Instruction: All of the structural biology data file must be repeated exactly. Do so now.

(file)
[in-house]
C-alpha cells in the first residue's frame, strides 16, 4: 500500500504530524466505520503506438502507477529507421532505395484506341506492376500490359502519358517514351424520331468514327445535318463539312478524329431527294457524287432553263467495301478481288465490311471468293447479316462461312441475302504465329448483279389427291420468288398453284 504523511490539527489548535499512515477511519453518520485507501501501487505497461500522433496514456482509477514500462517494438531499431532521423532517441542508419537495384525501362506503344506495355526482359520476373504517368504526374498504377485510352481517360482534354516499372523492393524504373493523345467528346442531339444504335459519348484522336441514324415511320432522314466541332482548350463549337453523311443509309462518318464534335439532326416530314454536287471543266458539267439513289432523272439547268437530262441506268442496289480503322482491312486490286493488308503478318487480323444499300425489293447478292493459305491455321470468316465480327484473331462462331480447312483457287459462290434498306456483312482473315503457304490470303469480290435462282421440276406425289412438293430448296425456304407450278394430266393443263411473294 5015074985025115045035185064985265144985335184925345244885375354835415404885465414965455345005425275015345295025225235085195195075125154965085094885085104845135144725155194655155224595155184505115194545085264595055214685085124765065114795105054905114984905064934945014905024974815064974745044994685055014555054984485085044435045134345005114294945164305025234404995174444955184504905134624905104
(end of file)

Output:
[in-house]
C-alpha cells in the first residue's frame, strides 16, 4: 500500500504530524466505520503506438502507477529507421532505395484506341506492376500490359502519358517514351424520331468514327445535318463539312478524329431527294457524287432553263467495301478481288465490311471468293447479316462461312441475302504465329448483279389427291420468288398453284 504523511490539527489548535499512515477511519453518520485507501501501487505497461500522433496514456482509477514500462517494438531499431532521423532517441542508419537495384525501362506503344506495355526482359520476373504517368504526374498504377485510352481517360482534354516499372523492393524504373493523345467528346442531339444504335459519348484522336441514324415511320432522314466541332482548350463549337453523311443509309462518318464534335439532326416530314454536287471543266458539267439513289432523272439547268437530262441506268442496289480503322482491312486490286493488308503478318487480323444499300425489293447478292493459305491455321470468316465480327484473331462462331480447312483457287459462290434498306456483312482473315503457304490470303469480290435462282421440276406425289412438293430448296425456304407450278394430266393443263411473294 5015074985025115045035185064985265144985335184925345244885375354835415404885465414965455345005425275015345295025225235085195195075125154965085094885085104845135144725155194655155224595155184505115194545085264595055214685085124765065114795105054905114984905064934945014905024974815064974745044994685055014555054984485085044435045134345005114294945164305025234404995174444955184504905134624905104